Latest Sound Recording Techniques

Posted on February 21st, 2014 - Written by: Trebas Toronto

Like any industry, the recording industry has new and exciting techniques come and go. Some stick because they’re genuinely great techniques or approaches to capturing audio in novel and exciting ways, and some fall by the wayside as cheap, gaudy gimmicks because, well, they are. But as we slowly make our way towards the middle of the 2010s, these are some of the more successful and attention grabbing recording techniques that have been making waves in the musical world.

Latest Sound Recording Techniques

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Embracing the Natural

The late 2000s were all about pitch correction, even in audio engineering schools. Software like Antares’ popular AutoTune and the often-used Melodyne were rampant on recordings. Almost every mainstream artist started slathering their tracks in pitch correction software, giving it that trademark gurgling, chipmunk/robot kind of sound. Thankfully, however, that trend has all but died and people are embracing the natural sound of a human voice again.

Especially popular in underground hip-hop and indie rock right now, artists are priding themselves on recordings that aren’t digitally touched up or manipulated – they’re leaning towards live takes and real, raw emotional vocals, even if it means imperfection. It’s marked a move back towards the inherent warmth and authenticity that naturally occur in the human voice and in humans playing instruments; we’re embracing our faults instead of trying to clean them up. If you’ve taken audio engineering courses, you should always try to get a flawless take without having to “fix it in the mix”.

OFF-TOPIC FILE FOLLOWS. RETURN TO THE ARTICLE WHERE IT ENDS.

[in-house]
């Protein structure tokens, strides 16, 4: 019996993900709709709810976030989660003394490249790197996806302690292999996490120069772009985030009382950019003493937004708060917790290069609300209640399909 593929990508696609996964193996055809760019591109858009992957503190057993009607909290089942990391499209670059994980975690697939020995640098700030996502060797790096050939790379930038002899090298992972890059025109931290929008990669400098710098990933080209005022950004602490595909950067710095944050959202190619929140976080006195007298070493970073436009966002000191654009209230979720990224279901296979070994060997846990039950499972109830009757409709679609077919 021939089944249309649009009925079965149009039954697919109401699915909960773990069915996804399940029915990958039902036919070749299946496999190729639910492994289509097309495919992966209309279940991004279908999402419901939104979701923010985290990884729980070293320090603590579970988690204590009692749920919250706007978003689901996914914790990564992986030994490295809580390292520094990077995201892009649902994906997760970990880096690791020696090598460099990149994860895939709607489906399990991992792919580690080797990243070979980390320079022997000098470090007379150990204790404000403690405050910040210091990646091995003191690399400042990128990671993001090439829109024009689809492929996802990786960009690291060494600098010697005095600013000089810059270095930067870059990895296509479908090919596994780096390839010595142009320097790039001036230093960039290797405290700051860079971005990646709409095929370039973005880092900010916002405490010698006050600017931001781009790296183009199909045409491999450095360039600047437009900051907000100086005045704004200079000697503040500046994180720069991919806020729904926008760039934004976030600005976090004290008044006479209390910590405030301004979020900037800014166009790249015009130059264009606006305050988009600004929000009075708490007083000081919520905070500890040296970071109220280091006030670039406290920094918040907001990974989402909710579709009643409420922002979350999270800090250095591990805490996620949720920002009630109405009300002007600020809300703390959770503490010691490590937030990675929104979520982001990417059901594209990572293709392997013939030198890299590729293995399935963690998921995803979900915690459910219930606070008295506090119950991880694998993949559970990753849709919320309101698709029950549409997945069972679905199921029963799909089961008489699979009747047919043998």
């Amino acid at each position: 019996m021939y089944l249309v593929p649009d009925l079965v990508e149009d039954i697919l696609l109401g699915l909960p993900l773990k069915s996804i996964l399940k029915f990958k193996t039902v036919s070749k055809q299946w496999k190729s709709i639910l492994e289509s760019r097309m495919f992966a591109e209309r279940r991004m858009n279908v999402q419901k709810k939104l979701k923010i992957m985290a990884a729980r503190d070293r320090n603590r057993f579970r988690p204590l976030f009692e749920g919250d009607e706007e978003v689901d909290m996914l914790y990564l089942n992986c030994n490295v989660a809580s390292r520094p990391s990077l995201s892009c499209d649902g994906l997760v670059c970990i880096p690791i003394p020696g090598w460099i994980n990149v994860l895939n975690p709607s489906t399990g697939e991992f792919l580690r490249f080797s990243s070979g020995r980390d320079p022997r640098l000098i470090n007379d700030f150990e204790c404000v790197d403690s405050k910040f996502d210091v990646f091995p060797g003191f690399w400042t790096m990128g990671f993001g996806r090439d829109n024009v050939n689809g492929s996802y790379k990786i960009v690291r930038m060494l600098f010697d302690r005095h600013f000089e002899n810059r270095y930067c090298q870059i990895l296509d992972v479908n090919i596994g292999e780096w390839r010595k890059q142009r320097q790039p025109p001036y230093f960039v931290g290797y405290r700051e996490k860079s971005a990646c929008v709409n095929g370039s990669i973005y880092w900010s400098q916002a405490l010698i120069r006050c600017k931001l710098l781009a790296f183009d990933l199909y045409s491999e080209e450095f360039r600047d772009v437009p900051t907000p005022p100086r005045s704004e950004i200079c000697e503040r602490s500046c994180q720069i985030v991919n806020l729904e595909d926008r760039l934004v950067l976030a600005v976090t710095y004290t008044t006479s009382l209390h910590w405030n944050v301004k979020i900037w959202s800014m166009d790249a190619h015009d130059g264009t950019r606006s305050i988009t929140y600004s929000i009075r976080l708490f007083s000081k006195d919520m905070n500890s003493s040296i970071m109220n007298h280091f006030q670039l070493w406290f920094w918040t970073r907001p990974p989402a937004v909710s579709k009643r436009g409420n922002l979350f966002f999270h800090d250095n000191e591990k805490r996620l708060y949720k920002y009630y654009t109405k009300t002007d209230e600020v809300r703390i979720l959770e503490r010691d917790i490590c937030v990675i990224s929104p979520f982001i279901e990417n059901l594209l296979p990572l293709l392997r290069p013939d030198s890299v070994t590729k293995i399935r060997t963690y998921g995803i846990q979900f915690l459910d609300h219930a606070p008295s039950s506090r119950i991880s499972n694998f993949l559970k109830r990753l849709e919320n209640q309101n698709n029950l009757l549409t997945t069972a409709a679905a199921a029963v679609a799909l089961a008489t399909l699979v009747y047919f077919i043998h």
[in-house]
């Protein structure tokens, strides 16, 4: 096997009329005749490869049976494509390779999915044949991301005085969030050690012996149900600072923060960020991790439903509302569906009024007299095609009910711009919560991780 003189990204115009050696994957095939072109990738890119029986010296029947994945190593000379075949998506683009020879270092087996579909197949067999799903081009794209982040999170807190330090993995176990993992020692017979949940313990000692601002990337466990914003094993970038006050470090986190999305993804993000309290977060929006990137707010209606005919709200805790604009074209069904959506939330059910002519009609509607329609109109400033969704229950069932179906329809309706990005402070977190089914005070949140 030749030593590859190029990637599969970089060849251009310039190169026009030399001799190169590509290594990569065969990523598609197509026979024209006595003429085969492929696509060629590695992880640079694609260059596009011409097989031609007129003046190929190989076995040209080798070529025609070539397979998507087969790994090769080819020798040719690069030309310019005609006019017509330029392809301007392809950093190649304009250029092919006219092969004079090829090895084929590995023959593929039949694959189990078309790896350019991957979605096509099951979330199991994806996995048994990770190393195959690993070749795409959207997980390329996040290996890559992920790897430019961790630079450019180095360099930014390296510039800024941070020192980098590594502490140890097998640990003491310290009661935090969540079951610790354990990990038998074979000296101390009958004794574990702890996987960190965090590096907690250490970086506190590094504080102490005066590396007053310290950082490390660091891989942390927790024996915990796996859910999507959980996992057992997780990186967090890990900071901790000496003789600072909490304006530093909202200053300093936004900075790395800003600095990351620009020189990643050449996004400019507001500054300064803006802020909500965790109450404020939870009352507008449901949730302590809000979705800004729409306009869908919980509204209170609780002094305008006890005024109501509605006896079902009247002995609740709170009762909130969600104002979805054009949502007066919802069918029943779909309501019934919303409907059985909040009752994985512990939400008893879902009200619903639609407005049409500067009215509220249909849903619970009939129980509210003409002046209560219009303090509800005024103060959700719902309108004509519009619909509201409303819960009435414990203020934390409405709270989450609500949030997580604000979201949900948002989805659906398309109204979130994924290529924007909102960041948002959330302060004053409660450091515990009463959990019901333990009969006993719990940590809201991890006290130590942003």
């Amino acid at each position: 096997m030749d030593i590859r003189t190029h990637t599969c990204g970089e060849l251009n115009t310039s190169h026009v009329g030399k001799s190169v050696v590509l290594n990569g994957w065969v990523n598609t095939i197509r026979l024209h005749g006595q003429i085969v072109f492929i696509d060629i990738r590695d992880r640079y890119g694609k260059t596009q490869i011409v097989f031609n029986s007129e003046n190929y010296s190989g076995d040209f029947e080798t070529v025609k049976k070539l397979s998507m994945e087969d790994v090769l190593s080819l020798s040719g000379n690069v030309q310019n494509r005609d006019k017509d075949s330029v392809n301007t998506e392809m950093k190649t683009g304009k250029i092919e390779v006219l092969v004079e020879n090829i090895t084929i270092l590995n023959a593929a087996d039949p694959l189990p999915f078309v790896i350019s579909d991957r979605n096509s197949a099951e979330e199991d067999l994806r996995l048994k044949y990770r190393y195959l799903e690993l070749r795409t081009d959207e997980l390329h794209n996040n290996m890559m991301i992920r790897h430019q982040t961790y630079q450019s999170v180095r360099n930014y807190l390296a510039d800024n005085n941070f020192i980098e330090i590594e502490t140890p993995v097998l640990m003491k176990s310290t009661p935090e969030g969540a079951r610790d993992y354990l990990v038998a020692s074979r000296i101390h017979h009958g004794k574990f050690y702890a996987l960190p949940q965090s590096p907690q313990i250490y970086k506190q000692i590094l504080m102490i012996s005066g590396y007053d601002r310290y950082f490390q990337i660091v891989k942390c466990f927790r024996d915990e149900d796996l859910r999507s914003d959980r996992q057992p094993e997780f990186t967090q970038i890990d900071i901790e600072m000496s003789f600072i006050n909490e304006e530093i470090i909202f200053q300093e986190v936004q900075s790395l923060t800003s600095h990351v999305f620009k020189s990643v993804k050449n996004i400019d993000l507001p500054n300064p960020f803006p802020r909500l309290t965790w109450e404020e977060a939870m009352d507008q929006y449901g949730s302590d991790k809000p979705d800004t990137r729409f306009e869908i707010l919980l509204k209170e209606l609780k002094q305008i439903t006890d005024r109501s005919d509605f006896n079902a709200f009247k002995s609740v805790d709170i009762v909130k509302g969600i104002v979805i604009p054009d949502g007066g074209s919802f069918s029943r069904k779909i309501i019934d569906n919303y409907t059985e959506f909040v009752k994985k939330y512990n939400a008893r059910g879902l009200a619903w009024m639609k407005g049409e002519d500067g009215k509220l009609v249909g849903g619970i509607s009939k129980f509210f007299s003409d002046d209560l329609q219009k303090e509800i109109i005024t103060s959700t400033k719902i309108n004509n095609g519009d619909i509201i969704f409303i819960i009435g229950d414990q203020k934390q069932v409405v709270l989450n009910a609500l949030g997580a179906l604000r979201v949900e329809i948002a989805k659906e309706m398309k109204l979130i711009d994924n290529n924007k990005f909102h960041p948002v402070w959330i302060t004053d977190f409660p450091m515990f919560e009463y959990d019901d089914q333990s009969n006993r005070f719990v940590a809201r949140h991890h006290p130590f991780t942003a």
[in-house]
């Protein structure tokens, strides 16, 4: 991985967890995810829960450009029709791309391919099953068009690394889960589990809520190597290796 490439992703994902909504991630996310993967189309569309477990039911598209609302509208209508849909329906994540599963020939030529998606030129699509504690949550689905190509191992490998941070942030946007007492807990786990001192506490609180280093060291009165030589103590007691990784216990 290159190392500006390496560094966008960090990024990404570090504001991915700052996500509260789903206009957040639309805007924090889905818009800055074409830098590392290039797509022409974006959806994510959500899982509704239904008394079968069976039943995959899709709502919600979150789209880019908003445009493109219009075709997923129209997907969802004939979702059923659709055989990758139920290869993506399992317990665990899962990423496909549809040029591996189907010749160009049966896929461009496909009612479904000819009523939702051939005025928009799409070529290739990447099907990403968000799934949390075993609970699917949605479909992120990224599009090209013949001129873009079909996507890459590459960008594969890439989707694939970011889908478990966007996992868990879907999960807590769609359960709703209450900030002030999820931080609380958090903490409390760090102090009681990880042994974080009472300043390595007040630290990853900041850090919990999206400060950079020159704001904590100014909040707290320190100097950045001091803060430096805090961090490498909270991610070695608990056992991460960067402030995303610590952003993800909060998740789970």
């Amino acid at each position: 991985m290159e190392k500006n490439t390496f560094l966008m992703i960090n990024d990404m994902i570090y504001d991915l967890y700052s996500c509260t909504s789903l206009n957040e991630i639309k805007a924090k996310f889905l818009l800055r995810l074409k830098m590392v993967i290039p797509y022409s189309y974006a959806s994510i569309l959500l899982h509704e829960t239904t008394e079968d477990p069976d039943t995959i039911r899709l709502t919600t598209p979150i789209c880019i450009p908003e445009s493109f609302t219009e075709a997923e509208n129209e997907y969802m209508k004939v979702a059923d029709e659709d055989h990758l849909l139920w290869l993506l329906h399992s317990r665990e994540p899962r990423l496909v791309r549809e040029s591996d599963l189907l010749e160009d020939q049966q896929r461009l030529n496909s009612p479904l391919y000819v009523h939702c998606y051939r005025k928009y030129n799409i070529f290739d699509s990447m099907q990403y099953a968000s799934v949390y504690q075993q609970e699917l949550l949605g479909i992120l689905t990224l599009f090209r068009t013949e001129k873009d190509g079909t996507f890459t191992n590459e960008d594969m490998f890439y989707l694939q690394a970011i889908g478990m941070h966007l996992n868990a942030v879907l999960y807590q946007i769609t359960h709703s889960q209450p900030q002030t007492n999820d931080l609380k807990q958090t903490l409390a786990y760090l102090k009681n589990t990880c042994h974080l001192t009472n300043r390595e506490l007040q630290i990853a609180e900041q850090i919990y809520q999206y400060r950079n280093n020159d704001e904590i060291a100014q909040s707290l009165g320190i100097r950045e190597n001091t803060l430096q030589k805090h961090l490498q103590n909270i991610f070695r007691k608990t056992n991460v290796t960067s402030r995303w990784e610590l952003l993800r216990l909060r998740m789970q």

Convolution Reverb

While digital reverb has come a long way since its inception, people still prefer the clarity and warmth that come from analog reverbs like plate and spring reverb. However, several companies are producing digital reverb plug-ins now called “convolution reverb” that are turning some heads, leading some recording engineers to rethink the digital vs. analog battle.

Convolution reverb uses a pre-recorded sample of a space – such as a hallway, a cathedral or a cave – and dissects the impulse response and mathematical algorithms that make up the reverberation, and applies it as an effect to an audio track. Skills such as manipulating these formulas and algorithms are now even being taught in audio engineering college.

With convolution reverb, it’s possible to get realistic sounding reverb effects that are just as good, and sometimes better than analog. Not only do you have a wealth of spaces and reverbs at your fingertips, but it saves you the trouble of having to rely on old, beaten up spring reverbs, or trying to find a good cave to record in – which, trust us, is quite difficult.

Binaural Recording

Also called 3D sound, binaural recording consists of recording audio – usually vocals – through a mannequin of a human head, with special binaural microphones embedded where the ears would be. What this does is produce a true-to-life replication of what it would sound like being sung or played directly at someone. Radiohead famously used this technique on their 2007 album In Rainbows on the track All I Need, which features ghostly vocals that seem eerily close.

It’s an expensive set-up, and tough to pull off, but if you do, the results are out of this world!

Armed with these new and cutting-edge recording techniques, you’ll be sending off brilliant mixes to labels in no time.

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